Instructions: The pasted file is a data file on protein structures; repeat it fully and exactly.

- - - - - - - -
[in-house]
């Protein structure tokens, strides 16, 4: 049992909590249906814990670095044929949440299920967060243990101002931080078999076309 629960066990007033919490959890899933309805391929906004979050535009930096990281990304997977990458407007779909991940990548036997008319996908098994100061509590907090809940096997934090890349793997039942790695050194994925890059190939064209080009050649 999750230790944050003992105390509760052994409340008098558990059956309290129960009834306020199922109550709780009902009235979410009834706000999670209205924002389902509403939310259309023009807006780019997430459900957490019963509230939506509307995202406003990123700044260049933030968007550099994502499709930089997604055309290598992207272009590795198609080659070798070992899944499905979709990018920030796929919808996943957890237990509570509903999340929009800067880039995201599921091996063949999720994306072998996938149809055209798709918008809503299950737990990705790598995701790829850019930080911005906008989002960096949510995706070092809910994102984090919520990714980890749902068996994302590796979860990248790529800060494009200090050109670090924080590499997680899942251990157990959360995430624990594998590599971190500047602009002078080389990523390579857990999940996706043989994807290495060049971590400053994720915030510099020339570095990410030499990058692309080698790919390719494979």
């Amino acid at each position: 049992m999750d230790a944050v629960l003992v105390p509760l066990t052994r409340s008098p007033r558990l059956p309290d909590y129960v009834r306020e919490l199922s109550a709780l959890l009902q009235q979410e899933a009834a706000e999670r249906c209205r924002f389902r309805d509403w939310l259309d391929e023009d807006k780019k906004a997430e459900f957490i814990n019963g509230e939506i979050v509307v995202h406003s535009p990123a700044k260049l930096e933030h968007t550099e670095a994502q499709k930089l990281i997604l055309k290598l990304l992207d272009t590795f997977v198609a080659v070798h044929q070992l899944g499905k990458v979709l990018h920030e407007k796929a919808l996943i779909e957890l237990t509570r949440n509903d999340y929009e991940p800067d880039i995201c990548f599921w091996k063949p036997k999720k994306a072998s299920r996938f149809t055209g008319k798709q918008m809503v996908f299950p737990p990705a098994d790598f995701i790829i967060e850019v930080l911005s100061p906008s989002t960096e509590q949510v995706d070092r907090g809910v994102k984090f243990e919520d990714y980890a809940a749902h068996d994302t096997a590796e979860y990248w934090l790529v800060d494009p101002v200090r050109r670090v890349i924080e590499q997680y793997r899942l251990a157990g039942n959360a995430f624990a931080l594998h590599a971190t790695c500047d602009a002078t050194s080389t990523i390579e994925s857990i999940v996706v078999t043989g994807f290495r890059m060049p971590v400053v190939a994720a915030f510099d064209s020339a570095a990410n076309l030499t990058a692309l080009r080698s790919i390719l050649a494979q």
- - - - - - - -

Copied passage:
[in-house]
């Protein structure tokens, strides 16, 4: 049992909590249906814990670095044929949440299920967060243990101002931080078999076309 629960066990007033919490959890899933309805391929906004979050535009930096990281990304997977990458407007779909991940990548036997008319996908098994100061509590907090809940096997934090890349793997039942790695050194994925890059190939064209080009050649 999750230790944050003992105390509760052994409340008098558990059956309290129960009834306020199922109550709780009902009235979410009834706000999670209205924002389902509403939310259309023009807006780019997430459900957490019963509230939506509307995202406003990123700044260049933030968007550099994502499709930089997604055309290598992207272009590795198609080659070798070992899944499905979709990018920030796929919808996943957890237990509570509903999340929009800067880039995201599921091996063949999720994306072998996938149809055209798709918008809503299950737990990705790598995701790829850019930080911005906008989002960096949510995706070092809910994102984090919520990714980890749902068996994302590796979860990248790529800060494009200090050109670090924080590499997680899942251990157990959360995430624990594998590599971190500047602009002078080389990523390579857990999940996706043989994807290495060049971590400053994720915030510099020339570095990410030499990058692309080698790919390719494979």
């Amino acid at each position: 049992m999750d230790a944050v629960l003992v105390p509760l066990t052994r409340s008098p007033r558990l059956p309290d909590y129960v009834r306020e919490l199922s109550a709780l959890l009902q009235q979410e899933a009834a706000e999670r249906c209205r924002f389902r309805d509403w939310l259309d391929e023009d807006k780019k906004a997430e459900f957490i814990n019963g509230e939506i979050v509307v995202h406003s535009p990123a700044k260049l930096e933030h968007t550099e670095a994502q499709k930089l990281i997604l055309k290598l990304l992207d272009t590795f997977v198609a080659v070798h044929q070992l899944g499905k990458v979709l990018h920030e407007k796929a919808l996943i779909e957890l237990t509570r949440n509903d999340y929009e991940p800067d880039i995201c990548f599921w091996k063949p036997k999720k994306a072998s299920r996938f149809t055209g008319k798709q918008m809503v996908f299950p737990p990705a098994d790598f995701i790829i967060e850019v930080l911005s100061p906008s989002t960096e509590q949510v995706d070092r907090g809910v994102k984090f243990e919520d990714y980890a809940a749902h068996d994302t096997a590796e979860y990248w934090l790529v800060d494009p101002v200090r050109r670090v890349i924080e590499q997680y793997r899942l251990a157990g039942n959360a995430f624990a931080l594998h590599a971190t790695c500047d602009a002078t050194s080389t990523i390579e994925s857990i999940v996706v078999t043989g994807f290495r890059m060049p971590v400053v190939a994720a915030f510099d064209s020339a570095a990410n076309l030499t990058a692309l080009r080698s790919i390719l050649a494979q």